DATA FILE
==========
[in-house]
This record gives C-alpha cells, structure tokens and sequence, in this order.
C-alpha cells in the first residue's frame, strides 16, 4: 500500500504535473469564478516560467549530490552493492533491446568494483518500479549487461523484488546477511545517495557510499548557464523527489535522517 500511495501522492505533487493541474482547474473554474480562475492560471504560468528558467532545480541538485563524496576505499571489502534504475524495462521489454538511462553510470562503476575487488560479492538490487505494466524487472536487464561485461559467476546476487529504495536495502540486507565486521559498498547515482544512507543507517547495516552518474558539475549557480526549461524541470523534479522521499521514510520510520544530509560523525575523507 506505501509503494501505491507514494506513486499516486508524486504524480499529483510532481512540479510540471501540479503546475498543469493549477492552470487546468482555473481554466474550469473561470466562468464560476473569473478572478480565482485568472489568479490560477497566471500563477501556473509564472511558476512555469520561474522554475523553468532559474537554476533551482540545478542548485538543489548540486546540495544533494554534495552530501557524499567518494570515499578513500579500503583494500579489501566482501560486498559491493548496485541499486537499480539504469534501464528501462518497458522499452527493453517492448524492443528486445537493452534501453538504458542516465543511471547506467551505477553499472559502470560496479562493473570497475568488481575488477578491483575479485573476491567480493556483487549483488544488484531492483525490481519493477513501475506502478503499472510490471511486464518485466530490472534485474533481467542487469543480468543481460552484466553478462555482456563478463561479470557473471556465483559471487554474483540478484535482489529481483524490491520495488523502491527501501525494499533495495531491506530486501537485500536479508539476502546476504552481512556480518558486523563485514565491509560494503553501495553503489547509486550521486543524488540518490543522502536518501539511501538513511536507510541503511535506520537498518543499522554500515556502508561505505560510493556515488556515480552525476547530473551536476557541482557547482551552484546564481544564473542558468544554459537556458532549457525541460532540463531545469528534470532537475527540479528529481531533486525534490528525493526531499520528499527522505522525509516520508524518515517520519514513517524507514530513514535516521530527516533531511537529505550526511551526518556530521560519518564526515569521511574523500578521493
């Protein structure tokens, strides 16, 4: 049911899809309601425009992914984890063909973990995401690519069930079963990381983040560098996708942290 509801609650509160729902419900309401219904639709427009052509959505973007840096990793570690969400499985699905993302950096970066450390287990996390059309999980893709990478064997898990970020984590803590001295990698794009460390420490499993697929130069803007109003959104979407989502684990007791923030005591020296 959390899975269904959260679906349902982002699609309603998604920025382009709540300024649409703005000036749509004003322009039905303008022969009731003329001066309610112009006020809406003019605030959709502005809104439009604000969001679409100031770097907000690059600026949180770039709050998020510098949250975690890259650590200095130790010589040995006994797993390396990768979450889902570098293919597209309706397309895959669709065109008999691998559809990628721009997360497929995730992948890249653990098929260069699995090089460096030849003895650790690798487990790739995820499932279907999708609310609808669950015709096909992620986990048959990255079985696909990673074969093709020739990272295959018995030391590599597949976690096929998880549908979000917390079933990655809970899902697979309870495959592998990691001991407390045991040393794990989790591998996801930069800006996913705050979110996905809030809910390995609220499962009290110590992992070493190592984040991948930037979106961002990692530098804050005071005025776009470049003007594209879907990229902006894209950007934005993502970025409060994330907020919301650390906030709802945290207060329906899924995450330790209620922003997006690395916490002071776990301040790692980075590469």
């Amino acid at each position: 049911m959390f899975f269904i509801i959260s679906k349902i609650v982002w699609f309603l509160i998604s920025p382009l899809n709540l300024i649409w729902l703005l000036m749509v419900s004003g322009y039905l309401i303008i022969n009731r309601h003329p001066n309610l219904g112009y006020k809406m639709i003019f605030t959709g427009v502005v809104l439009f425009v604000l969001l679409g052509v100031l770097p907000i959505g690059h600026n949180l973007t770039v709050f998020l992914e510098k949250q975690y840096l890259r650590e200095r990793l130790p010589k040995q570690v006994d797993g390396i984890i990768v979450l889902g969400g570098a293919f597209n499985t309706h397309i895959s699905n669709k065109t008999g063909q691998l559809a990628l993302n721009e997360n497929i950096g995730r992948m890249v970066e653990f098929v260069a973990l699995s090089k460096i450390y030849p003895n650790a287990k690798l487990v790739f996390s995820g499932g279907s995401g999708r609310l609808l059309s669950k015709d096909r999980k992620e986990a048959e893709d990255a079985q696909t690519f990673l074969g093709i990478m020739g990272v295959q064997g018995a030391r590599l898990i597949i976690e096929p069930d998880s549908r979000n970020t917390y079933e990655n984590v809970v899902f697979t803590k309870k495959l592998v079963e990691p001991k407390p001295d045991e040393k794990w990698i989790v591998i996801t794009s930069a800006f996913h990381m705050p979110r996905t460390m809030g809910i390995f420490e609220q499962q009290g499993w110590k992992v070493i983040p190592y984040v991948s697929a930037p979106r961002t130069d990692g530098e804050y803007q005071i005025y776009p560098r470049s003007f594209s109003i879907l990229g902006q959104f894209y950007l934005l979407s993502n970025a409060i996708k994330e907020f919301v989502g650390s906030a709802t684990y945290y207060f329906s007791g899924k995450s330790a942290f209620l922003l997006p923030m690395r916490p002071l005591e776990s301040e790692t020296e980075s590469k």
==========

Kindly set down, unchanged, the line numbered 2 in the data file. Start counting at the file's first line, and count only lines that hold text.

This record gives C-alpha cells, structure tokens and sequence, in this order.